Oh man, that was really painful to watch. One shot down, one hole to go, and Dustin Johnson pipes two perfect shots that only a select few humans can even dream of. Striding up the 18th fairway, “DJ” had the walk of a gun-slinger—all he was missing was a six-shooter and a black duster.
Unfortunately, in professional golf, you don’t make your money on the first two shots. You make your money closing the deal.
Standing on the “green” (subjective, considering it was actually several shades of brown), 12′ 7″ from a legendary finish and golf immortality, the entire tournament now rested on the flat blade. Make the putt, the world is your oyster. Make it in two putts and you live to play another day in a play-off, on a course on which you have a decided advantage. Yup, things looked pretty good for Dustin.
Until his third putt.
Have you been in this spot before? So close, so unbelievably close to making a huge impact in your personal or professional life, only to come up short (or in this case, go wide right?) I certainly have, and it stings. Have you seen this in your employees, your colleagues, or even your supervisor? Great initiatives, great ideas, great all-around concept—but in the end, nothing actually happens. In my own experience, I can relate a few examples about why this might happen. What can you add to the list?
1. Fear of failure ~ At some point, innovation requires the very real possibility of making mistakes. Johnson was certainly not in this category; he put himself in position to win by taking (and executing) incredibly difficult tasks. He missed the first put by firing it 4 feet past the cup, not by leaving the putt short. It doesn’t hurt any less, but taking the risk at least shows you have the heart for the fight. Instead of stopping short, it may require you to make a presentation up the ladder, put your neck out a little bit and take your chances.
2. Distractions kill closing ~ This may have been Dustin’s undoing—we won’t know unless he tells us—but can you imagine taking a 4 ft. putt in front of millions of people? I know I’m guilty of thinking of the “next” big idea while still working on Idea #1. Pretty soon, I’ll have 10 really big ideas, none of which are getting my full attention. It takes focus, dedication, and sometimes selfishness (it’s your time to give) to put the closing touches on a deal.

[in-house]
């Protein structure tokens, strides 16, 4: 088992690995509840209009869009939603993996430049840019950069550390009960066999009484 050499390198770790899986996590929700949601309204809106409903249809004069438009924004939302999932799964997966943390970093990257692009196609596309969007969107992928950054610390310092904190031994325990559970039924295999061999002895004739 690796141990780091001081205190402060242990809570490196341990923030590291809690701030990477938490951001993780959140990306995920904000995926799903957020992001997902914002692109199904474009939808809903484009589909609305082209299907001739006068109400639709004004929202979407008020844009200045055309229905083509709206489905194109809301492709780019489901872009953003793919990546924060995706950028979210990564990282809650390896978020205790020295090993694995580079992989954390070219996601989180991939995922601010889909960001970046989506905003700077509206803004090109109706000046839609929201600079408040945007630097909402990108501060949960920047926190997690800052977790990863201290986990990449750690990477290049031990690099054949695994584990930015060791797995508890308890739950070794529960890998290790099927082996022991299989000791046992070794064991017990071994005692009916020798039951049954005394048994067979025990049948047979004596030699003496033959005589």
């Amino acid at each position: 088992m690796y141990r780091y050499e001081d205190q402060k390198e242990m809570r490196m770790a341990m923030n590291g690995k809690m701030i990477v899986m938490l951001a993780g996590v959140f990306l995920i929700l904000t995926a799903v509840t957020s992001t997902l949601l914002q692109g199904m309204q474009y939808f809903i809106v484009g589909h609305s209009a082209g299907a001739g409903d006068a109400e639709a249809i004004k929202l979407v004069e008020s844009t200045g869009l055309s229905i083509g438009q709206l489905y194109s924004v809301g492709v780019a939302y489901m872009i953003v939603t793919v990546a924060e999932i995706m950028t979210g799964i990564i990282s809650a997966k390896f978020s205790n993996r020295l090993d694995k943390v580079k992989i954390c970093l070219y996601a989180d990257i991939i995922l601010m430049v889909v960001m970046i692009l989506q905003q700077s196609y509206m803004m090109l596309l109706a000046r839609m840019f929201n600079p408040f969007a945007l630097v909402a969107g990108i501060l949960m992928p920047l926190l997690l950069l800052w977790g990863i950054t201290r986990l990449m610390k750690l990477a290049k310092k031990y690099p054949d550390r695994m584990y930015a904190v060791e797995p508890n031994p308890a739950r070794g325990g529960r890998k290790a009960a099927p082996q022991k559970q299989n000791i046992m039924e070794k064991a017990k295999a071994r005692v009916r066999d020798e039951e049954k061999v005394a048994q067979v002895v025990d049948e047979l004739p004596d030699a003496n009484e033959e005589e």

3. There was never a contingency plan ~ Coaching baseball, I constantly remind my players to ask themselves “what if?” before every pitch. “What if…” the ball is hit to me, the ball is hit to the gap, the runner breaks early, the batter decides to bunt… “What if?” A situation that has bounced my work on more than one occasion, “What if the decision-maker changes before my project is completed?” There is a graveyard full of dead deals that were kiboshed by the “new guy” at the 11th hour. I never thought to consider a succession plan until it was too late.
The reason this particular post came to mind was an observation I had in a meeting last week. In the room, there was discussion of some of the new advances, techniques, apps, etc. that were having an impact in the staffing world. There is no shortage of innovation right now in our world, and that should be a positive, but (and this is a Kardashian-size but) not at the risk of missing your opportunity to close on the items already on your plate. Instead of focusing on the “next” big thing, focus on completing your current “thing.”
Most of us are within 12′ of a major victory if we focus on completing the task at hand. There’s an old golf adage about putts of significance: “Never up, never in.” In other words, stopping short guarantees a loss. If Dustin Johnson did teach us one thing about himself, it’s that he’s not afraid to take a risk—even if the result wasn’t favorable, he played to win.
FOT Note: This post is sponsored by the good folks at CareerBuilder.com, who care so much about the world of recruiting and human resources that they’ve become an annual sponsor at FOT. Here’s where it gets good: As part of the CareerBuilder sponsorship, FOT contributors get to write anything we want on a monthly basis, and CareerBuilder doesn’t get to review it. We’re also doing a monthly podcast called the “Post and Pray Podcast,” which is also sponsored by CareerBuilder. Good times.